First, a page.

Enjoy the variety in coastal food at the food fest in ‘Masala’, Holiday Inn

The lobby of the Holiday Inn hotel is quiet, with just a few guests milling about and a few more chatting in the coffee shop located in one corner. A walk down a small corridor lined with landing strip like lights takes one to ‘Masala’ one of the restaurants located on the hotel premises. ‘Masala’, which is an all day dining restaurant, is hosting a theme dinner food festival, ‘Coastal Cuisine of South India’.


It’s a little past seven in the evening, and ‘Masala’ is just as quiet as the lobby for now. A look around reveals that the earthy hues of the restaurant have been added upon to go with the tone of the festival. A large blue sea horse takes pride of place in front of the main counter and fishing nets are draped artistically behind the buffet spread. The waiters are dressed in a mix-match of coastal outfits, sporting bright Goan shirts and colourful lungis. Little fake fish appear to be caught in the net, creating a contrast to the live counter where whole and freshly sliced fish await the guests, allowing them to choose the fish and marinade of their choice.

The proceedings are traditional, the items on the menu, anything but. In keeping with the coastal theme, the meal is started off with chemmeen kurumulaku soup, a tangy concoction of spices and prawns that stimulates the taste buds for what is still in store. Accompanied by a mild apple cider, the liquid content threatens to fill the stomach before the main course begins, but the traditional Malayali’s attempts to skip the salad and jump right into the festivities is thwarted by Executive Chef Joji Joshua, “Salad!” he says with a smile, “we’re doing this properly!” Sporting a look not unlike that of parents enticing children to eat vegetables, he creates a leafy mix with some tomatoes and cucumber and selects some Mangalore fried squid, to add some crunchiness. This preparation, combined with our selection of beef with coconut flakes, is a cool and crunchy mix that makes one forget about salads being ‘boring’.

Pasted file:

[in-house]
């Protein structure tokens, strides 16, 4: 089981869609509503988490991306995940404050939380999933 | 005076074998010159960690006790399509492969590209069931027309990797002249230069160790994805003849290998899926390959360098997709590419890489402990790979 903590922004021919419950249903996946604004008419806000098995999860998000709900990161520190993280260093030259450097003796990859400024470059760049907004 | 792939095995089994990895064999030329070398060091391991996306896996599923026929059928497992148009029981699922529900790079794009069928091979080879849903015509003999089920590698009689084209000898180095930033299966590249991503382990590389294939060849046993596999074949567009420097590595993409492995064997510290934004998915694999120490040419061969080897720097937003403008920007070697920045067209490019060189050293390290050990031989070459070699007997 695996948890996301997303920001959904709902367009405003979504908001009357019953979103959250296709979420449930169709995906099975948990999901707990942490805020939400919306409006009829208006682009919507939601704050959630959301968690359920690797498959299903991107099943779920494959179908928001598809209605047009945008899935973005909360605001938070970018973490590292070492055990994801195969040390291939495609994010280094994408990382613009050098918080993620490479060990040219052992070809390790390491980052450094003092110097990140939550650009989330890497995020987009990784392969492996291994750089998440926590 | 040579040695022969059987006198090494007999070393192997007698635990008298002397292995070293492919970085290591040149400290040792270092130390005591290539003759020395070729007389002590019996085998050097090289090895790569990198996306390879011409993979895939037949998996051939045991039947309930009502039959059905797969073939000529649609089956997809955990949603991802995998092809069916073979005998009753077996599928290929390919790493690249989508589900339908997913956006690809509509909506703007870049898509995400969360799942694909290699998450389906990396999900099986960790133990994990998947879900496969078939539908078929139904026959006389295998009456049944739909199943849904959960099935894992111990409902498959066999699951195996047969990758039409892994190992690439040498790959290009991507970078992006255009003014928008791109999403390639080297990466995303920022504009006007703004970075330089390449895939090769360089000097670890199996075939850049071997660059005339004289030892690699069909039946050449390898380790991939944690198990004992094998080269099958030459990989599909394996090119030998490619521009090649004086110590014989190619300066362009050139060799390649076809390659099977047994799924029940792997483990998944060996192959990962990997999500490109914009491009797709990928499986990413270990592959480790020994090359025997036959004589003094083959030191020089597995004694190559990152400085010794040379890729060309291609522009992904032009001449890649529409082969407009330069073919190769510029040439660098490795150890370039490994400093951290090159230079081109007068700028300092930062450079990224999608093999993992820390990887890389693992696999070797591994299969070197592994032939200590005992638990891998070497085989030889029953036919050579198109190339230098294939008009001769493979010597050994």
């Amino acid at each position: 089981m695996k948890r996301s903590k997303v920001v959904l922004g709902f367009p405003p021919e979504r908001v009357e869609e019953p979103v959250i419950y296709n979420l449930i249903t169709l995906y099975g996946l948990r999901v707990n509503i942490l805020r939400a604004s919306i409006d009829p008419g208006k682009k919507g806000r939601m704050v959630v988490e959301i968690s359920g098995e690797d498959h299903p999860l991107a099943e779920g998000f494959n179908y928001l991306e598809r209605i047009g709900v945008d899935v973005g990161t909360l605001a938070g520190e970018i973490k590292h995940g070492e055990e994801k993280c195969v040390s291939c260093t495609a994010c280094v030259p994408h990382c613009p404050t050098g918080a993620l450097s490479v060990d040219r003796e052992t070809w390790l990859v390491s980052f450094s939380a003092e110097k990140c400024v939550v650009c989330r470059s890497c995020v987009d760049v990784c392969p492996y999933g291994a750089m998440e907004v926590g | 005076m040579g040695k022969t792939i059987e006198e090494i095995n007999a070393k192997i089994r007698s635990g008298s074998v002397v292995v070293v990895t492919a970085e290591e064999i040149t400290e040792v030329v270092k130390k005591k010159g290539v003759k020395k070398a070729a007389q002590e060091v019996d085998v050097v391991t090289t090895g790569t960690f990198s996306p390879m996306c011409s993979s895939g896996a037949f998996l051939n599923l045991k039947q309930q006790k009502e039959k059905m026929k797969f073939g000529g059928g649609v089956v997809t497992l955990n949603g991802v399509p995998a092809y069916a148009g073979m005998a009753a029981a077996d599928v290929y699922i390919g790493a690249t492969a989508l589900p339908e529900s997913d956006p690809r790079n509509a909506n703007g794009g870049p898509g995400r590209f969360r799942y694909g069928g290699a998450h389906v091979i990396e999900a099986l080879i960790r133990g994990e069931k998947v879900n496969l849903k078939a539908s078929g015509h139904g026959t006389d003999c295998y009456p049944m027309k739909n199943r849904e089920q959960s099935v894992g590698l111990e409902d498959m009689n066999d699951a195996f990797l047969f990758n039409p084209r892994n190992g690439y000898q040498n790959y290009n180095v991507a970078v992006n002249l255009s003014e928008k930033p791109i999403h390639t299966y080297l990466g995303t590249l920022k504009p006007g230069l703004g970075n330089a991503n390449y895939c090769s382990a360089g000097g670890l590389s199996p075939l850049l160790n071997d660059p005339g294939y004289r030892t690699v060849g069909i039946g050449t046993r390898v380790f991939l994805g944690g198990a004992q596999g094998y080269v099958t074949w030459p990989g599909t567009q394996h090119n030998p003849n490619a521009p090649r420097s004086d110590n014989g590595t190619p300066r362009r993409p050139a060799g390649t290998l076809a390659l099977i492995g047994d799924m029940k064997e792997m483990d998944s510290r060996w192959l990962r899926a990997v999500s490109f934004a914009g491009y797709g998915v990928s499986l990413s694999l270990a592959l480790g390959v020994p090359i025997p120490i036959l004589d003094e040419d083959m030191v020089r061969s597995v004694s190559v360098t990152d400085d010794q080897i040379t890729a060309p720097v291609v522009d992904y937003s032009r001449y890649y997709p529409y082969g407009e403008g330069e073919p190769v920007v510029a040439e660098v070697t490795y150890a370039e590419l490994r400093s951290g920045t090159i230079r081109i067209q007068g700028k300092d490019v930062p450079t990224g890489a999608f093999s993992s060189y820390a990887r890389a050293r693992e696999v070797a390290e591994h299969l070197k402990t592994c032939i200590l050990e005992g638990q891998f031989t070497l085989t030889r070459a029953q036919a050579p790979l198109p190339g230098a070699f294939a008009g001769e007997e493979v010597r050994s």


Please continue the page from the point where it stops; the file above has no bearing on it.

Goan flavours

In between trips to the soup and salad counters, the restaurant slowly begins to fill up, and the reasonably deserted space that presented itself at the beginning of the meal is now a bustle of activity, with quiet conversation and the clinking of plates and glasses filling the air.

Finally, the Chef gives his blessing to dig into the main spread and we promptly pile a plate high with Vishak mutton biriyani, kozhi kothamalli curry, meen peera and one of the stars of the show, Goan beef fry. The latter, marinated overnight in vinegar and made in traditional Goan style, adds a sweetish tinge to the flavour of beef and proves the perfect companion to the biriyani and is definitely a must have for meat lovers. Joji goes on to display the assortment of fishes laid out artistically at the live counter, and recommends the Seer fish and Vatta from among the selection, which also includes tuna, mackerel and the ever popular karimeen. Among the marinades available are the traditional (spicy paste used in Kerala recipes for fried fish), ginger and soya sauce, barbeque sauce, mustard sauce and so on. The Seer fish and Vatta fried in local style and with ginger and soya are deliciously succulent and are a treat even to those who are not fish lovers. To add to the attraction, the restaurant offers a free beer or mocktail to the diners as well.

Nothing like good food and conversation, they say, and this is the philosophy employed at ‘Masala’. The chefs mingle with the diners, recommending (and in some cases, preparing) dishes according to individual preferences. “We believe that being accessible to our clients goes a long way towards fostering a lasting relationship. If they are satisfied and feel they have got their money’s worth, then that is a compliment for us as well. Many people come and personally thank us after their meal and promise to return again. It is good for business but it feels great for us too,” says Joji.


The selection of dishes is from all over the South Indian coastline. The main favourites are Goan and Kerala, but dishes from Karnataka and Andhra Pradesh are included as well. The hotel plans to organise such festivals on a regular basis to provide some variety to their regular clientele.

Next on the agenda is dessert. And again the selection is diverse. From naadan Aval Vilayichathu and Palada payasam to dry fruit cake, Tiramisu and melt-in-mouth delicious strawberry gateaux, the flavours mingle together in a delicious kaleidoscope. Joji suggests some mango ice cream to provide a final sweet rush, and talks about the personal touch that Holiday Inn aims to offer. “It is a special experience to talk to everyone and attend to their needs. Here everybody is a guest,” he concludes.

It’s a little past nine now and ‘Masala’ is teeming with people. A walk back down the landing strip corridor reveals more and more guests arriving to sample the South Indian dishes. The festival is slated to conclude this Sunday, so it comes as no surprise that Kochi is in a hurry to get a taste of exotic ‘Masala’.

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